A common challenge for programmers is differentiating their news / information programs from those of the competition. There are a number of ways to do this.
- NAME IT. Many years ago, a station in New York State identified its news bulletins as “Action Central News”. While it didn’t necessarily mean anything, it did suggest immediacy and authority. When listeners were asked “What station has Action Central News,” most were able to identify the station without hesitation. The same idea can be applied to traffic, weather and sports reports. By naming a report, it becomes the property of your station and associated with your brand.
- CUSTOMIZE IT. One of the most effective ways to link your news, traffic, weather, and sports reports to your station is to personalize them by linking them to specific reporters. If you are lucky enough to find an engaging talent, the station’s association with this type of reporting will be greatly enhanced. Auditors are more likely to trust a report if it’s presented by someone they know and believe they can be relied on to give them accurate information. Over the years, many sports reporters, including professional athletes, have gained fame as “sports guys” on the station.
- GIVE IT A LOCAL FEEL. Link your reports to the local community. This technique works particularly well in large metropolitan areas or regions. For example, some stations have localized their weather reports by adding weather conditions for a specific area of ââthe city. Journalists may preface their stories with lines such as: “This is a report that just came in from the Kensington area …”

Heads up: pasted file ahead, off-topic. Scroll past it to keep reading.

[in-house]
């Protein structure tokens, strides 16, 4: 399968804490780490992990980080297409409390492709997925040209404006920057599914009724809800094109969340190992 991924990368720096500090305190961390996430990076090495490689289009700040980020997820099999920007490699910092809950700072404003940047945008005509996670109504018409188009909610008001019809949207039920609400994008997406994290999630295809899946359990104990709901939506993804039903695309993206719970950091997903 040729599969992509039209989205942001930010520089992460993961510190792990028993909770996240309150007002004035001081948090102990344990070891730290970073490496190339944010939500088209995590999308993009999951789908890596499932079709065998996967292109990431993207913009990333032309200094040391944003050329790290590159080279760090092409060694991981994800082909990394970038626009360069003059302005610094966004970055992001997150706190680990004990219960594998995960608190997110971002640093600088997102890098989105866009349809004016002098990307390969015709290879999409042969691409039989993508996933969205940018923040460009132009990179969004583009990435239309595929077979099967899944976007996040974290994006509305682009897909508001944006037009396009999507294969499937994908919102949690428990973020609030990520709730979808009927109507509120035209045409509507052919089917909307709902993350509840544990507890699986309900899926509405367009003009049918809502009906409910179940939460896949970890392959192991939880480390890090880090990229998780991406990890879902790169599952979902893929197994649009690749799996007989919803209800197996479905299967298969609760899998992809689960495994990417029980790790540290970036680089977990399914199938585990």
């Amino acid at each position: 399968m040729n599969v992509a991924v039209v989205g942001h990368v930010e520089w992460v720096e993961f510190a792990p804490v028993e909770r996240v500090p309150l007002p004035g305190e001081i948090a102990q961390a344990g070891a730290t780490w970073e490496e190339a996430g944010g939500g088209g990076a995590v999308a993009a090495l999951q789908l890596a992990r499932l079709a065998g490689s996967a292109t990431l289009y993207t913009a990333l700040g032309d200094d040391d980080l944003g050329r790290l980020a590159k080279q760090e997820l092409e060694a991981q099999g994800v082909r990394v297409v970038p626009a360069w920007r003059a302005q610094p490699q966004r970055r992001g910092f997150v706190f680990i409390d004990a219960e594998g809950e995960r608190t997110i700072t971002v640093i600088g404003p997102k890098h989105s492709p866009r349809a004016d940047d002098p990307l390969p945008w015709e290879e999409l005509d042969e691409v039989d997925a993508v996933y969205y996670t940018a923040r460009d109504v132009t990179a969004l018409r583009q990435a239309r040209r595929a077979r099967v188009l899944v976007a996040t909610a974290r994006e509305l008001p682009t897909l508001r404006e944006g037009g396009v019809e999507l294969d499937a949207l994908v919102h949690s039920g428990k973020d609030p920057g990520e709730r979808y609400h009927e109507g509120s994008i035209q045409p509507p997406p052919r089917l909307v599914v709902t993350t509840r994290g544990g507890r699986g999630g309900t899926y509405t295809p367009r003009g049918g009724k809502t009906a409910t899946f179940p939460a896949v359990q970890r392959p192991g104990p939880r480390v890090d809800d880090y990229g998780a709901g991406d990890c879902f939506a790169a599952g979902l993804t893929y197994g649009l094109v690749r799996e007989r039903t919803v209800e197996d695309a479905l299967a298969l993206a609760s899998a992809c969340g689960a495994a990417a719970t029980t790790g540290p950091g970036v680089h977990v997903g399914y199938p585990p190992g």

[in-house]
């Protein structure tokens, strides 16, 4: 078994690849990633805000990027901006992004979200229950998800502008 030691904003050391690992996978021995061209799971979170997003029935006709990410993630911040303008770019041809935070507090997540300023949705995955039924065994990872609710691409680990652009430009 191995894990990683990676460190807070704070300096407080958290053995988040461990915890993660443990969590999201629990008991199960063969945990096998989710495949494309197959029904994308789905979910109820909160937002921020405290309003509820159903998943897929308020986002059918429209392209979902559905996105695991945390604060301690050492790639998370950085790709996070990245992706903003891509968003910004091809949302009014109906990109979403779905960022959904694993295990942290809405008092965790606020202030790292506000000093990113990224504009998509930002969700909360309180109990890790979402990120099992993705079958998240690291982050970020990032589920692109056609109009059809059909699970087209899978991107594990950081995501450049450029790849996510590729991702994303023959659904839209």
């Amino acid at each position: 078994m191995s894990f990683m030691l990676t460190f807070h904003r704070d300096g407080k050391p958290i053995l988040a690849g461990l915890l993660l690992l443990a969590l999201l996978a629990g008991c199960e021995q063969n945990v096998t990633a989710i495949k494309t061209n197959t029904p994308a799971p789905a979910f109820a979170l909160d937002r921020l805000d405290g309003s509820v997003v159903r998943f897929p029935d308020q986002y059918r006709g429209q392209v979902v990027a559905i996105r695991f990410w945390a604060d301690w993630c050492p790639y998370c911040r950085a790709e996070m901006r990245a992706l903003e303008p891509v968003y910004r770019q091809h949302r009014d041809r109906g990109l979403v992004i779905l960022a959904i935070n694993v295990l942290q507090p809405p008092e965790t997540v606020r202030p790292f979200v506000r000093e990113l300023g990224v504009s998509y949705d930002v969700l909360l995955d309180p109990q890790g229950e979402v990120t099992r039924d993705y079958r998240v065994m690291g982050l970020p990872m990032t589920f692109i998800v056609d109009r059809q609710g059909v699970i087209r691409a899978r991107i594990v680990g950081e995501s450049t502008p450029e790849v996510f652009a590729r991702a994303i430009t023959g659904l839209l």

- OWN. Always associate your reports with the name of your station. “Here are the latest headlines compiled by the Hit Radio press team.” “And now for the latest traffic information from Hit Radio’s traffic guru, Bob Jones.”
- PROMOTE. By promoting your stories throughout the day, you can educate your listeners about your news programs. “Listen to Hit Radio Radar Weather tomorrow morning at 7:00 am and be fully prepared for the day ahead.” âTune in to Hit Radio before you leave the office to check the latest road conditions. We know promotion works, so why not apply it to your information reports?
One of the realities of modern radio is that the information we deliver to the public usually comes from an external source. For example, weather information is often generated by a central weather agency. However, this does not prevent us from making our reporting our own and linking it to our brand image.
By Andy Beaubien, OPI